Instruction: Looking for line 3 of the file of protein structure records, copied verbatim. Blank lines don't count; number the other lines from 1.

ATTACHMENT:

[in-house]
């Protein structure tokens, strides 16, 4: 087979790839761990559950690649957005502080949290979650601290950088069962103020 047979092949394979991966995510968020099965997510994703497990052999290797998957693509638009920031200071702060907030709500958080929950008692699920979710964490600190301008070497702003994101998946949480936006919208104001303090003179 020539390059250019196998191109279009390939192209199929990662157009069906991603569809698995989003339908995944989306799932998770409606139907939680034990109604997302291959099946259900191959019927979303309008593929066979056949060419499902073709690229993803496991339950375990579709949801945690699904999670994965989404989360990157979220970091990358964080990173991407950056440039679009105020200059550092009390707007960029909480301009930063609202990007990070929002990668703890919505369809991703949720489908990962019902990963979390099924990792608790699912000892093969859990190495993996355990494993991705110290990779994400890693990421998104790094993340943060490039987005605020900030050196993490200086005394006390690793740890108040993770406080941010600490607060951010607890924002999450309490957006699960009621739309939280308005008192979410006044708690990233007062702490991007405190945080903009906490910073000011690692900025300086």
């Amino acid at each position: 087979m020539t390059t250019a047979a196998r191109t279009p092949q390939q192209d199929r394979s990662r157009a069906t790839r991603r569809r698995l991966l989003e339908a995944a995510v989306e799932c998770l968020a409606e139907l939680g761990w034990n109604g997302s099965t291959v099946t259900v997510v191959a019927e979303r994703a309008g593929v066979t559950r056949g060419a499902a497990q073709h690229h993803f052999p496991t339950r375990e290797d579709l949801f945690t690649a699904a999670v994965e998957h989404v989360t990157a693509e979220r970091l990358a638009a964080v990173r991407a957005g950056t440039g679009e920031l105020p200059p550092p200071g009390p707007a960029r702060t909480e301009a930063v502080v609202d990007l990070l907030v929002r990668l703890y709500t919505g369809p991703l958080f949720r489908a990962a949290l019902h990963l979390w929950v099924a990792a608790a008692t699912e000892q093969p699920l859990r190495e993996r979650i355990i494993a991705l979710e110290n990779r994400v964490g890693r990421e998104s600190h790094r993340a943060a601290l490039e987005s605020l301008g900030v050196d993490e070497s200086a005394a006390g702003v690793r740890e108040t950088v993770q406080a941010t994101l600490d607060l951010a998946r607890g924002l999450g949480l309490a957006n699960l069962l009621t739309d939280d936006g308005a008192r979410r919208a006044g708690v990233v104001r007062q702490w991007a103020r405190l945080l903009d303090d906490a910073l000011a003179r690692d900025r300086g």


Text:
């Amino acid at each position: 087979m020539t390059t250019a047979a196998r191109t279009p092949q390939q192209d199929r394979s990662r157009a069906t790839r991603r569809r698995l991966l989003e339908a995944a995510v989306e799932c998770l968020a409606e139907l939680g761990w034990n109604g997302s099965t291959v099946t259900v997510v191959a019927e979303r994703a309008g593929v066979t559950r056949g060419a499902a497990q073709h690229h993803f052999p496991t339950r375990e290797d579709l949801f945690t690649a699904a999670v994965e998957h989404v989360t990157a693509e979220r970091l990358a638009a964080v990173r991407a957005g950056t440039g679009e920031l105020p200059p550092p200071g009390p707007a960029r702060t909480e301009a930063v502080v609202d990007l990070l907030v929002r990668l703890y709500t919505g369809p991703l958080f949720r489908a990962a949290l019902h990963l979390w929950v099924a990792a608790a008692t699912e000892q093969p699920l859990r190495e993996r979650i355990i494993a991705l979710e110290n990779r994400v964490g890693r990421e998104s600190h790094r993340a943060a601290l490039e987005s605020l301008g900030v050196d993490e070497s200086a005394a006390g702003v690793r740890e108040t950088v993770q406080a941010t994101l600490d607060l951010a998946r607890g924002l999450g949480l309490a957006n699960l069962l009621t739309d939280d936006g308005a008192r979410r919208a006044g708690v990233v104001r007062q702490w991007a103020r405190l945080l903009d303090d906490a910073l000011a003179r690692d900025r300086g």